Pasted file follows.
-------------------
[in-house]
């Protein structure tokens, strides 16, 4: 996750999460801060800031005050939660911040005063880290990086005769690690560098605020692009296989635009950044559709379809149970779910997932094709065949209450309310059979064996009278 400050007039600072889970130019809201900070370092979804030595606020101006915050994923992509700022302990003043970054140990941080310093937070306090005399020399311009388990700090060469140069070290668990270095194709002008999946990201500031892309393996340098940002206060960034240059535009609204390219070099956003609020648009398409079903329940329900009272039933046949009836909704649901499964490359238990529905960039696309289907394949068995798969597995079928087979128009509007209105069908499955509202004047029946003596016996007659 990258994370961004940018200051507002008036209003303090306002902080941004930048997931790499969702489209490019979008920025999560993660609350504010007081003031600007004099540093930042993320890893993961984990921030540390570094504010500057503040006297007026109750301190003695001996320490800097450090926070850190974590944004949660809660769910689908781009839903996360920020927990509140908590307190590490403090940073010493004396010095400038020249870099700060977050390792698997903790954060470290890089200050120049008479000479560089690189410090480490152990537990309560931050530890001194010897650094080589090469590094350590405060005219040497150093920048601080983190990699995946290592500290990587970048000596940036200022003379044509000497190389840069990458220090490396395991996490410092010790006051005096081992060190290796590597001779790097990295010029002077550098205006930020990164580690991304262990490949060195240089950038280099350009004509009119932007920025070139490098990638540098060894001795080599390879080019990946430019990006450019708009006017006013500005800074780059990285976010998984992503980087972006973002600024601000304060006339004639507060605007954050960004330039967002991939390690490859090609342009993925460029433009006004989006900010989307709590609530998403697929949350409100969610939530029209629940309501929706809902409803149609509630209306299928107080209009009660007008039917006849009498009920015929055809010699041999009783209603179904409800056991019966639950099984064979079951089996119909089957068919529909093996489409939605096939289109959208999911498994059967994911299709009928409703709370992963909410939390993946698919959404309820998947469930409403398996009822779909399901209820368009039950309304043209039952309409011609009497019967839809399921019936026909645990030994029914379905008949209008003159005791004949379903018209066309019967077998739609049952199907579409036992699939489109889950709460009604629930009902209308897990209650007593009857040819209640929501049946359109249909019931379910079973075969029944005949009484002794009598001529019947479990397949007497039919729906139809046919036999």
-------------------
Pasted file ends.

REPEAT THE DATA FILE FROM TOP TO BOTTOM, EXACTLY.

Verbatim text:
[in-house]
């Protein structure tokens, strides 16, 4: 996750999460801060800031005050939660911040005063880290990086005769690690560098605020692009296989635009950044559709379809149970779910997932094709065949209450309310059979064996009278 400050007039600072889970130019809201900070370092979804030595606020101006915050994923992509700022302990003043970054140990941080310093937070306090005399020399311009388990700090060469140069070290668990270095194709002008999946990201500031892309393996340098940002206060960034240059535009609204390219070099956003609020648009398409079903329940329900009272039933046949009836909704649901499964490359238990529905960039696309289907394949068995798969597995079928087979128009509007209105069908499955509202004047029946003596016996007659 990258994370961004940018200051507002008036209003303090306002902080941004930048997931790499969702489209490019979008920025999560993660609350504010007081003031600007004099540093930042993320890893993961984990921030540390570094504010500057503040006297007026109750301190003695001996320490800097450090926070850190974590944004949660809660769910689908781009839903996360920020927990509140908590307190590490403090940073010493004396010095400038020249870099700060977050390792698997903790954060470290890089200050120049008479000479560089690189410090480490152990537990309560931050530890001194010897650094080589090469590094350590405060005219040497150093920048601080983190990699995946290592500290990587970048000596940036200022003379044509000497190389840069990458220090490396395991996490410092010790006051005096081992060190290796590597001779790097990295010029002077550098205006930020990164580690991304262990490949060195240089950038280099350009004509009119932007920025070139490098990638540098060894001795080599390879080019990946430019990006450019708009006017006013500005800074780059990285976010998984992503980087972006973002600024601000304060006339004639507060605007954050960004330039967002991939390690490859090609342009993925460029433009006004989006900010989307709590609530998403697929949350409100969610939530029209629940309501929706809902409803149609509630209306299928107080209009009660007008039917006849009498009920015929055809010699041999009783209603179904409800056991019966639950099984064979079951089996119909089957068919529909093996489409939605096939289109959208999911498994059967994911299709009928409703709370992963909410939390993946698919959404309820998947469930409403398996009822779909399901209820368009039950309304043209039952309409011609009497019967839809399921019936026909645990030994029914379905008949209008003159005791004949379903018209066309019967077998739609049952199907579409036992699939489109889950709460009604629930009902209308897990209650007593009857040819209640929501049946359109249909019931379910079973075969029944005949009484002794009598001529019947479990397949007497039919729906139809046919036999």